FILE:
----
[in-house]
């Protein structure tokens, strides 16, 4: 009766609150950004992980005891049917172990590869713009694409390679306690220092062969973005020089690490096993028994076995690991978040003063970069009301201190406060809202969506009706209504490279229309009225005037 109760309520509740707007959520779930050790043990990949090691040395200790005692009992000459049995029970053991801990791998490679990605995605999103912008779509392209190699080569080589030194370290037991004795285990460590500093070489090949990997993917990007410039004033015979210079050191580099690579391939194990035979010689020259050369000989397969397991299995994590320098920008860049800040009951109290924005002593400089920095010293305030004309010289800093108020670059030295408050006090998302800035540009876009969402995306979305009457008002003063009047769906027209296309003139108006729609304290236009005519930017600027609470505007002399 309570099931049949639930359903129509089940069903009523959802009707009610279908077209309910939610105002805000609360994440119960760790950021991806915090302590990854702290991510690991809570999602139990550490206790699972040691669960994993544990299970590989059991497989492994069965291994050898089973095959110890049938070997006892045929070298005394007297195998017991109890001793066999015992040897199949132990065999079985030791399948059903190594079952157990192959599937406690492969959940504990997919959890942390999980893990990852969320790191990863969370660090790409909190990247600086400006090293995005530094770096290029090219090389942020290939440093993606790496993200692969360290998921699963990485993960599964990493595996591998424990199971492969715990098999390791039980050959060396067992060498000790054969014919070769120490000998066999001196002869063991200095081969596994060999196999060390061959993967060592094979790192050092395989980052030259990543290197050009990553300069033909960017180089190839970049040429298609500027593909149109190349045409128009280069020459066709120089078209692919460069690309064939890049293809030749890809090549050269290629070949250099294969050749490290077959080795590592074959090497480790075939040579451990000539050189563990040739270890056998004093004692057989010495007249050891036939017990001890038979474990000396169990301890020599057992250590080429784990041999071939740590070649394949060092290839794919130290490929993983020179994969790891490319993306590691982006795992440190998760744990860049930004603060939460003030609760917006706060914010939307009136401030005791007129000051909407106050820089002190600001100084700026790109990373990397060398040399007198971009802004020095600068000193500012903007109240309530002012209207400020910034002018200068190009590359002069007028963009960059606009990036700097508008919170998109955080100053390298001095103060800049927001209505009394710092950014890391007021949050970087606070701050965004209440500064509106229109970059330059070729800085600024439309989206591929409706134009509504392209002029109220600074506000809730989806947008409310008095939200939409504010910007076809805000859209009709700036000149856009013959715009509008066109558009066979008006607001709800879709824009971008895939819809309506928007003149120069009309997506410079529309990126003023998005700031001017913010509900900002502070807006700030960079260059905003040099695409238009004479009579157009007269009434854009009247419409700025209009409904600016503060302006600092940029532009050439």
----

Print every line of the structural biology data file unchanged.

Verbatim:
[in-house]
């Protein structure tokens, strides 16, 4: 009766609150950004992980005891049917172990590869713009694409390679306690220092062969973005020089690490096993028994076995690991978040003063970069009301201190406060809202969506009706209504490279229309009225005037 109760309520509740707007959520779930050790043990990949090691040395200790005692009992000459049995029970053991801990791998490679990605995605999103912008779509392209190699080569080589030194370290037991004795285990460590500093070489090949990997993917990007410039004033015979210079050191580099690579391939194990035979010689020259050369000989397969397991299995994590320098920008860049800040009951109290924005002593400089920095010293305030004309010289800093108020670059030295408050006090998302800035540009876009969402995306979305009457008002003063009047769906027209296309003139108006729609304290236009005519930017600027609470505007002399 309570099931049949639930359903129509089940069903009523959802009707009610279908077209309910939610105002805000609360994440119960760790950021991806915090302590990854702290991510690991809570999602139990550490206790699972040691669960994993544990299970590989059991497989492994069965291994050898089973095959110890049938070997006892045929070298005394007297195998017991109890001793066999015992040897199949132990065999079985030791399948059903190594079952157990192959599937406690492969959940504990997919959890942390999980893990990852969320790191990863969370660090790409909190990247600086400006090293995005530094770096290029090219090389942020290939440093993606790496993200692969360290998921699963990485993960599964990493595996591998424990199971492969715990098999390791039980050959060396067992060498000790054969014919070769120490000998066999001196002869063991200095081969596994060999196999060390061959993967060592094979790192050092395989980052030259990543290197050009990553300069033909960017180089190839970049040429298609500027593909149109190349045409128009280069020459066709120089078209692919460069690309064939890049293809030749890809090549050269290629070949250099294969050749490290077959080795590592074959090497480790075939040579451990000539050189563990040739270890056998004093004692057989010495007249050891036939017990001890038979474990000396169990301890020599057992250590080429784990041999071939740590070649394949060092290839794919130290490929993983020179994969790891490319993306590691982006795992440190998760744990860049930004603060939460003030609760917006706060914010939307009136401030005791007129000051909407106050820089002190600001100084700026790109990373990397060398040399007198971009802004020095600068000193500012903007109240309530002012209207400020910034002018200068190009590359002069007028963009960059606009990036700097508008919170998109955080100053390298001095103060800049927001209505009394710092950014890391007021949050970087606070701050965004209440500064509106229109970059330059070729800085600024439309989206591929409706134009509504392209002029109220600074506000809730989806947008409310008095939200939409504010910007076809805000859209009709700036000149856009013959715009509008066109558009066979008006607001709800879709824009971008895939819809309506928007003149120069009309997506410079529309990126003023998005700031001017913010509900900002502070807006700030960079260059905003040099695409238009004479009579157009007269009434854009009247419409700025209009409904600016503060302006600092940029532009050439």